Martin looking good, but worries

He captures outside pole, but The Chase, situation in Florida preys on mind

Auto Racing

September 11, 2004|By Sandra McKee | Sandra McKee,SUN STAFF

RICHMOND, Va. - Mark Martin sat staring into space yesterday afternoon. Wishing? Dreaming? Resting? Maybe a bit of all three.

"It's been a long month," he said after earning the outside pole beside pole-sitter Ryan Newman for tonight's Chevy Rock and Roll 400 Nextel Cup race. "I'm tired. I just want to get to the race and get all this stuff behind me."

There is a lot of stuff.

Not only is Martin fighting for a spot in the postseason Chase to the NASCAR Nextel Cup, but he has been coping with keeping family life normal.

Martin lives in Florida, where two hurricanes have landed in the last month and a third is expected. Living a normal life there, especially over the past two weeks, has been near impossible, especially when Hurricane Frances made her slow assault on the state and eventually dumped nine inches of water on Daytona Beach, his home.

Before the hurricane hit, Martin packed his wife, Arlene, and son, Matt, into his Cessna Citation and flew them to California for last week's race. Then to Batesville, Ark., to visit his original home and car dealership, then to Charlotte, N.C., for a tire test that was rained out. Then they flew here.

None of that was easy as Martin had to pilot his own plane because his longtime pilot was hired away and his new one hadn't come on board yet.

"Which is OK. I can fly in any kind of weather," Martin said. "But I have to go no matter what the weather and, with Arlene and Matt along, I had to not scare them.

"If I scare Arlene, she won't fly with me any more. So, I had to negotiate the weather and not bump too much."

Yesterday, Martin's qualifying performance was pretty smooth, too, as he made the front row for a Nextel Cup race for the first time this season.

Newman, who won this race last September, earned the pole with a run of 128.700 mph in his No. 12 Dodge. And Martin, who qualified earlier in the heat of the day, surprised even himself with a burst of speed for a lap of 127.407 mph in his No. 6 Ford to clinch the outside pole.

Martin was the best qualifier of those closest to the Nextel bubble. Under the NASCAR points system, the top 10 and all drivers within 400 points of the leader after tonight's race make the field for The Chase, a final 10-race dash to the title.

There were a lot of jokes yesterday about points leader Jimmie Johnson being a marked man, but Johnson was more worried about his own performance than about anyone trying to take him out early.

"There's as much pressure on me and Jeff [second-place Jeff Gordon] to do well and keep the number of players in The Chase to 10 as there is on those guys to get in," he said. "We'd rather improve our chances of winning the title by racing eight other guys instead of 15."

As for Martin, his response to a front-row starting spot was mixed, "It's good to have a good position at the start," he said, "but there are all kinds of ways to lose it."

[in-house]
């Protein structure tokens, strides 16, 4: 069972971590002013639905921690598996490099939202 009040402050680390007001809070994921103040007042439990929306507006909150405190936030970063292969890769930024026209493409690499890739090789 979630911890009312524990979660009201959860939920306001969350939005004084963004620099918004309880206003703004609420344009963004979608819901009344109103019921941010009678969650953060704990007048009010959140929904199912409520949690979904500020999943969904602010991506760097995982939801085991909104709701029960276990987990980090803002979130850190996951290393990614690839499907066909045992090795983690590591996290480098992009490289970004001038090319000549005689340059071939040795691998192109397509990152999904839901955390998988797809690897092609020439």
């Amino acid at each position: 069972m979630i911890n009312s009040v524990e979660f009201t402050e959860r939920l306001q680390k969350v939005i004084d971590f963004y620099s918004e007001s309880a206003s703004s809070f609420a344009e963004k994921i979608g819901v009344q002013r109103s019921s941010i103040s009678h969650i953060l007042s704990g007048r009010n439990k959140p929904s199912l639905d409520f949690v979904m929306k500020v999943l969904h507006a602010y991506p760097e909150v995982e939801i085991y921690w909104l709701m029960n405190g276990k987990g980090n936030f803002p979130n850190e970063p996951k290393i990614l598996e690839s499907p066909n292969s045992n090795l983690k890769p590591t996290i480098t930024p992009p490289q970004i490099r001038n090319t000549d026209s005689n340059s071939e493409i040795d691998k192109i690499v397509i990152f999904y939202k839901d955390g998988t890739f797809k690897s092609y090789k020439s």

If you know Mark Martin, you know his glass is always half-empty. Finishing second in cup championship points races five times will do that. At 45, he doesn't know how many more chances he will have.

This season, for all its frustrations, seems to be one of his best opportunities. And in unusual expressions of warmth, he hasn't missed one chance to say how grateful he is to his team.

"I didn't talk about being grateful last year because I wasn't that grateful," said Martin, who went 22 races without a top five finish to be 17th in the final standings. "I was upset because I thought that could be the way my career would end - on that humiliating performance.

"I couldn't fix it. But my team has been able to fix that for me. How could I not be grateful? ... This year this team is like family. I feel their loyalty and love and they feel it coming from me."

His team is on a roll, but Martin is leery, "I've had my heart broke so many times, so many ways," he said. "Things find a way of not working out."

As he stared, lost in thought, he might have pictured a wreck he couldn't avoid, an aggressive driver taking him for a spin, a broken part.

"Whatever is going to happen is going to happen," he said. "We know we're we're going to run good in this race, but the realist in me also knows I can't stop the air from coming out of a tire if it gets a hole in it."


At Richmond, Va. Lap length: .75 mile

1. (12) Ryan Newman, Dodge, 128.700 mph. 2. (6) Mark Martin, Ford, 127.407. 3. (48) Jimmie Johnson, Chevy, 127.389. 4. (01) Joe Nemechek, Chevy, 127.208. 5. (30) Jeff Burton, Chevy, 127.208.

6. (21) Ricky Rudd, Ford, 127.137. 7. (19) Jeremy Mayfield, Dodge, 127.077. 8. (16) Greg Biffle, Ford, 127.047. 9. (24) Jeff Gordon, Chevy, 127.005. 10. (43) Jeff Green, Dodge, 126.999.

11. (9) Kasey Kahne, Dodge, 126.981. 12. (2) Rusty Wallace, Dodge, 126.743. 13. (99) Carl Edwards, Ford, 126.725. 14. (8) Dale Earnhardt Jr., Chevy, 126.713. 15. (20) Tony Stewart, Chevy, 126.671.

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